If someone told you to press a button to deliver a 450-volt electrical shock to an innocent person in the next room, would you do it?
Replicating one of the most controversial behavioral experiments in history, a Santa Clara University psychologist has found that people will follow orders from an authority figure to administer what they believe are painful electric shocks.
More than two-thirds of volunteers in the research study had to be stopped from administering 150 volt shocks of electricity, despite hearing a person's cries of pain, professor Jerry M. Burger concluded in a study published in the January issue of the journal American Psychologist.
"In a dramatic way, it illustrates that under certain circumstances people will act in very surprising and disturbing ways,'' said Burger.
The study, using paid volunteers from the South Bay, is similar to the famous 1974 "obedience study'' by the late Yale University psychologist Stanley Milgram. In the wake of Nazi war criminal Adolf Eichmann's trial, Milgram was troubled by the willingness of people to obey authorities — even if it conflicted with their own conscience.
Burger's findings are published in a special section of the journal reflecting on Milgram's work 24 years after his death on Dec. 20, 1984. The haunting images of average people administering shocks have kept memories of Milgram's research alive for decades, even as recently as the Abu Ghraib scandal.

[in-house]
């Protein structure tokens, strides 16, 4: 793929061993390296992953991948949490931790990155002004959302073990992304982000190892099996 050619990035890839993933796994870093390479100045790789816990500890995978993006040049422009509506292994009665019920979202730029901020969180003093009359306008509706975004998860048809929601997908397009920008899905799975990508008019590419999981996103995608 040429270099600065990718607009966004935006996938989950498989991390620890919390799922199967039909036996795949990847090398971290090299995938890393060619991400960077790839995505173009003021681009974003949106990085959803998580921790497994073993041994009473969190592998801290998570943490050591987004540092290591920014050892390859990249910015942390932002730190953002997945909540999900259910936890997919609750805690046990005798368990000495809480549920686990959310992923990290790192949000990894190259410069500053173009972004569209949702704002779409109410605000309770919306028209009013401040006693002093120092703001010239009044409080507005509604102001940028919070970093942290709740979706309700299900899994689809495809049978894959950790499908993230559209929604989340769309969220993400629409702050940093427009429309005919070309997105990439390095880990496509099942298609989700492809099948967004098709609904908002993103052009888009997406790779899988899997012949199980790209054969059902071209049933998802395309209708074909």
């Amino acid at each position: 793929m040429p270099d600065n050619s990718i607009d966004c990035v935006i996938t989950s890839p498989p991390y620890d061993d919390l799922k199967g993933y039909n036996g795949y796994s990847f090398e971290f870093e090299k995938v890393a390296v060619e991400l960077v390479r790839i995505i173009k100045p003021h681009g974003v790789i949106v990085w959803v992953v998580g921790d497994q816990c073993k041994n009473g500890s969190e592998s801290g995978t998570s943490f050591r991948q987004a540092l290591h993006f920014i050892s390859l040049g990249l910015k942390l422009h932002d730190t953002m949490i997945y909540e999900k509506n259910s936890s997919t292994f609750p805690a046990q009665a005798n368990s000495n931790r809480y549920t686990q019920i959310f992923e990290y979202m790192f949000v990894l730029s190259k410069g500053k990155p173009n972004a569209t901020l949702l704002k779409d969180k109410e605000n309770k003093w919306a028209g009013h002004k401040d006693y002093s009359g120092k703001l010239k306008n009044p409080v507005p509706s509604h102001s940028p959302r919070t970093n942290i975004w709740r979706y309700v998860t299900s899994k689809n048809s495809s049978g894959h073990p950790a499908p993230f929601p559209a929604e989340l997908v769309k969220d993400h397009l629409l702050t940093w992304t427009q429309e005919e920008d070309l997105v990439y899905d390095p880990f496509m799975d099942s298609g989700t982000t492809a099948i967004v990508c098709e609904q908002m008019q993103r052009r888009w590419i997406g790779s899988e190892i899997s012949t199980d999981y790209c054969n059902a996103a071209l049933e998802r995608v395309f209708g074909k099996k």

The subjects — recruited in ads in the Mercury News, Craigslist and fliers distributed in libraries and communities centers in Santa Clara, Cupertino and Sunnyvale — thought they were testing the effect of punishment on learning.
"They were average citizens, a typical cross-section of people that you'd see around every day,'' said Burger.
In the study, conducted two years ago, volunteers administered what they believed were increasingly powerful electric shocks to another person in a separate room. An "authority figure'' prodded the volunteer to shock another person, who was playing the role of "learner." Each time the learner gave an incorrect answer, the volunteer was urged to press a switch, seemingly increasing the electricity over time. They were told that the shocks were painful but not dangerous.
Burger designed his study to avoid several of the most controversial elements of Milgram's experiment. For instance, the "shocks'' were lower voltage. And participants were told at least three times that they could withdraw from the study at any time and still receive the $50 payment. In addition, a clinical psychologist interviewed volunteers to eliminate anyone who might be upset by the study procedure.
Like Milgram's study, Burger's shock generator machine was a fake. The cries of pain weren't real, either. Both the authority figure and the learner were actors — faculty members Brian Oliveira and Kenneth Courtney.
Burger found that 70 percent of the participants had to be stopped from escalating shocks over 150 volts, despite hearing cries of protest and pain. Decades earlier, Milgram found that 82.5 percent of participants continued administering shocks. Of those, 79 percent continued to the shock generator's end, at 450 volts.
Burger's experiment did not go that far.
"The conclusion is not: 'Gosh isn't this a horrible commentary on human nature,' or 'these people were so sadistic,'' said Burger.
"It shows the opposite — that there are situational forces that have a much greater impact on our behavior than most people recognize,'' he said.
The experiment shows that people are more likely to comply with instructions if the task starts small, then escalates, according to Burger.
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